Friday, July 20, 2012

Weird James Joyce Dream

Friday, July 20, 2012—Long Beach, CA

I had a really weird and (I think) interesting dream last night.

I was in Ireland, lying on the ground outdoors on a mild sunny day. I was reading a large book (physically large—like a coffee-table book) of poetry by James Joyce. The poems weren’t anything he’d written in real life, though—they existed only in my dream. The poems were printed on pictures of the Irish country side. As I was reading I noticed that the photo behind a poem was the exact scene that was before me—a kind of living Impressionist mountain scape, featuring lots of greens of course, but also browns, purples, and whites, under a pale blue sky. As I realize what I’m looking at my sister and I begin holding hands, while getting into to beauty of the poem, the picture, and it’s “real life” counterpart (I’m not sure if my sister was there the whole time or if she just appeared at this point in the dream). At about this point I begin to cry, tears of beauty. But a part of me is faking it; I’m putting on some sort of show, for my sister, for myself, and for others I feel are there somewhere but  where I cannot now recall.

The scene switched after this. I’m watching TV, back in the U.S., I assume. I’m watching the Charlie Rose Show, except that it’s the late 1970s and Rose has long hair (though he’s not looking all that much younger than he does today). He’s interviewing James Joyce, who in my dream universe is still alive at this late date and doesn’t look any older than his early sixties. He also doesn’t quite look like he does in the photo’s I’ve seen of him—he looks like a cross between James Joyce and Tom Waits. Rose is asking him questions about the book of poetry I’d been reading in Ireland. I’m not really hearing the questions or the answers, though (or maybe I just don’t remember them). I do notice, though that Joyce doesn’t really have a septum, that he essentially has one big nostril, which I find really fascinating and only a little gross. Joyce’s movements are very Tom Waits, very stylized semi-phony American hipster. His voice is a bit Wait’s-like too. He’s wearing one of those old-fashioned English bicycle hats, where the brim is short and connected to the top-part of the hat by a snap.

Later that morning I wake up with opening lines for a poem, a big epic poem, rolling around in my head. The poem has nothing to do with the Joyce poems, except that in my groggy state I see Joyce’s dream work having showed me the way back into my poetry, which I’ve lost touch with since 2009. Here are the lines (I think, I’m not sure what I woke up with and what might have morphed in the several hours since I got out of bed):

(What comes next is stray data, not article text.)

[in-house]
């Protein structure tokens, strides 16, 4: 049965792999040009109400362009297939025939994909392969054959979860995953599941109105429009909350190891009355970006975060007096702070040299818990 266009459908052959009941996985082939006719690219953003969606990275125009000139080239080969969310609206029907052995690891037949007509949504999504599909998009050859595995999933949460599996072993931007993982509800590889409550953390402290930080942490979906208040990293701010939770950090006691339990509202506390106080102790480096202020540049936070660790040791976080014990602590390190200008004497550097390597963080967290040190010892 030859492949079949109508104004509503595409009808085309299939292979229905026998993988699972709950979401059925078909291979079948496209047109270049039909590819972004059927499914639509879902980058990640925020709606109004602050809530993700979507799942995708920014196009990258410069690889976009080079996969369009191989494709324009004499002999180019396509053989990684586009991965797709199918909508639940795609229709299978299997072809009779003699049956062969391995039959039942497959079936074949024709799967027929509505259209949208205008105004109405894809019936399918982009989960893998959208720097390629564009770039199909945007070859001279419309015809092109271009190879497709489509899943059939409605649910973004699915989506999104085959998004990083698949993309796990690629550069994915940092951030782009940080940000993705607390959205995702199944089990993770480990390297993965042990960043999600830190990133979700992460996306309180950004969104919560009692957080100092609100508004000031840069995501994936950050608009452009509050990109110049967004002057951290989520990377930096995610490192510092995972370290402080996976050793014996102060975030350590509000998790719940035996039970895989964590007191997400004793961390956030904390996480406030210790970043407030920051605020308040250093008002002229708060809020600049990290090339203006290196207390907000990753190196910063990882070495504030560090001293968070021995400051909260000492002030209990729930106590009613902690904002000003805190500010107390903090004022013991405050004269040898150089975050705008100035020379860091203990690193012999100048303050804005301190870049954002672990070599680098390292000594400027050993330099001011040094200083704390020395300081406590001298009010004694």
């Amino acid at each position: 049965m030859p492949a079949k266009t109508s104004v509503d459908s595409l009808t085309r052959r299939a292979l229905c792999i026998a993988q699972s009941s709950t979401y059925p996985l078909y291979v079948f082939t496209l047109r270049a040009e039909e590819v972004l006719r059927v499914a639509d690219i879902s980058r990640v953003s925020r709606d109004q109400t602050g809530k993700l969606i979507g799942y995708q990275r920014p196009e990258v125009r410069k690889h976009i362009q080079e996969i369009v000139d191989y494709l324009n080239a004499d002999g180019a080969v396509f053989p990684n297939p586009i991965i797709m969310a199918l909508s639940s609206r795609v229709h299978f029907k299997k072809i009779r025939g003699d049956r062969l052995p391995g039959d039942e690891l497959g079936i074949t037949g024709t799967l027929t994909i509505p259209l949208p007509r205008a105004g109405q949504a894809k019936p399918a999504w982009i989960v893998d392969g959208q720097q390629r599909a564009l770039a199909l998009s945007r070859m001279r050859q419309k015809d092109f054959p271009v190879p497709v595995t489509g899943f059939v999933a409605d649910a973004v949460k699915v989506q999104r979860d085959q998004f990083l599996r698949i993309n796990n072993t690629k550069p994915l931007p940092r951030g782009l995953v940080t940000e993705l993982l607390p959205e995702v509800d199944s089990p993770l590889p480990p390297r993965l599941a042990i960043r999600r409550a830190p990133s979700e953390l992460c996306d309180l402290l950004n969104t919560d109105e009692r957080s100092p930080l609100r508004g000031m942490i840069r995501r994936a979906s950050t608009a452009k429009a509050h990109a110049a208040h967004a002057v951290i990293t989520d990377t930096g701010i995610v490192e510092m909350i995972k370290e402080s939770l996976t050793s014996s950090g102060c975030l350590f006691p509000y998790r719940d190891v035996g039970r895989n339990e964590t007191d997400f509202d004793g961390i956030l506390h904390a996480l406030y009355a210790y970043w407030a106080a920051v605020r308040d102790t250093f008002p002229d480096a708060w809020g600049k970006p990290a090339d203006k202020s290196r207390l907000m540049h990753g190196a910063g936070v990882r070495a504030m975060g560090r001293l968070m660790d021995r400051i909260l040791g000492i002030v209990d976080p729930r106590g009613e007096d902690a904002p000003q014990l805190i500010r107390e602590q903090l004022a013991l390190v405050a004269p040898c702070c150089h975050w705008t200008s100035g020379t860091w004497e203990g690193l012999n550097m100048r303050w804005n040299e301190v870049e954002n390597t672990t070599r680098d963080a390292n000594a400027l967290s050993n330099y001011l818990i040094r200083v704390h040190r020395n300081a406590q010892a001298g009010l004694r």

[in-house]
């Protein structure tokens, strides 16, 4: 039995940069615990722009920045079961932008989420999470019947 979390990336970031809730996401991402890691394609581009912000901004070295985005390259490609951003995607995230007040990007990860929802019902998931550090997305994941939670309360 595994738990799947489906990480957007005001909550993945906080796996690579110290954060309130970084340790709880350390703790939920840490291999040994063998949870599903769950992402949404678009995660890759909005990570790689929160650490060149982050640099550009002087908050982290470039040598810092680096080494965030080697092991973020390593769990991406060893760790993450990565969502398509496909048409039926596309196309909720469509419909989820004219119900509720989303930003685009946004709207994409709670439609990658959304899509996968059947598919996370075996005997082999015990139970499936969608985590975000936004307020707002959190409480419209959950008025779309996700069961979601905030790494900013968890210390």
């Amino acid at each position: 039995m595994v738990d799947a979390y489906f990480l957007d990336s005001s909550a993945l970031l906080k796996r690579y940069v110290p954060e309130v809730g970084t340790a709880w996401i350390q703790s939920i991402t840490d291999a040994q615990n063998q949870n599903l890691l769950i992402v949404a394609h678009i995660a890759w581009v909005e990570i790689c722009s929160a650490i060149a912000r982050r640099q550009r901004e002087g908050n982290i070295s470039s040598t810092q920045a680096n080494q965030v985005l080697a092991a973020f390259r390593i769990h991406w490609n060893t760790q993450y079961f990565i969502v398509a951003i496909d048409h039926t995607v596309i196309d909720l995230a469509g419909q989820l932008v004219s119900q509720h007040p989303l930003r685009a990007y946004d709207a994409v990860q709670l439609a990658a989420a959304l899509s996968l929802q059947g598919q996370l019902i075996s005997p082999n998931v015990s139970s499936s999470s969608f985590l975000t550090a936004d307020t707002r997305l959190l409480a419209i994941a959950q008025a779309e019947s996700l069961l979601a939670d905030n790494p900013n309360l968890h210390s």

We have broken the seal completely

Whirl whirl          Californie whirlie whirl

and of course the cattlemen of Stockton

              understand the lumber ships in San Pedro and stacked

up across the horizon

touching Japan (Terminal Island)—

into pink dusk

summer palms

And that’s all I’ve got. I don’t think it’s particularly good. Nor do I know what if anything to do with it. But the way I arrived at it is pretty cool. Worth documenting, I think, if nothing else …


Josh Mahler said...

Depends on the title. If you offered an interesting lead-in as a title, could make it a deeper poem. Or, it could be one of those poems that exist solely within the confines of a book. Some of the pieces I write only work well when surrounded by more "accomplished" poems, which then reinforce the overall theme of the book. It's like albums/CDs...every one has album tracks, and every one has a lead single or two. Combine them and you get great music. I think Joyce makes a lot of readers loopy…if I created a literary bucket list should I add "Read ‘Finnegans Wake’" to it?

Rob Woodard said...

I've found Finnegan's Wake unreadable, but I haven't tried it in a long time.

Thanks for commenting, Josh. It's nice to know people are reading this blog.

Josh Mahler said...

Right on. This blog reminds me of an online version of Bukowski's book, "The Captain Is Out to Lunch and the Sailors Have Taken Over the Ship." I picked up a used copy at a thrift store and love it. It's comprised of diary entries focusing on the last few years of Bukowski's life, in which he talks about drinking, gambling, aging, fame, and day-to-day activities. When combined it becomes this sort of episodic narrative, a fragmented novel. A great read.

Rob Woodard said...

Thanks, that's very flattering to be compared to Bukowski.

One of my big fears about this blog is that since I don't feel I have the right to write much about my relationships with other people (it's one thing to parade my own life on line a quite another to do that with others) I've been afraid the whole thing's coming off a bit too intellectual and narrow, a bit too much about a guy lost in his own head. If you you're comparing it to "The Captain," though, that must mean I've transcended that problem at least a little bit.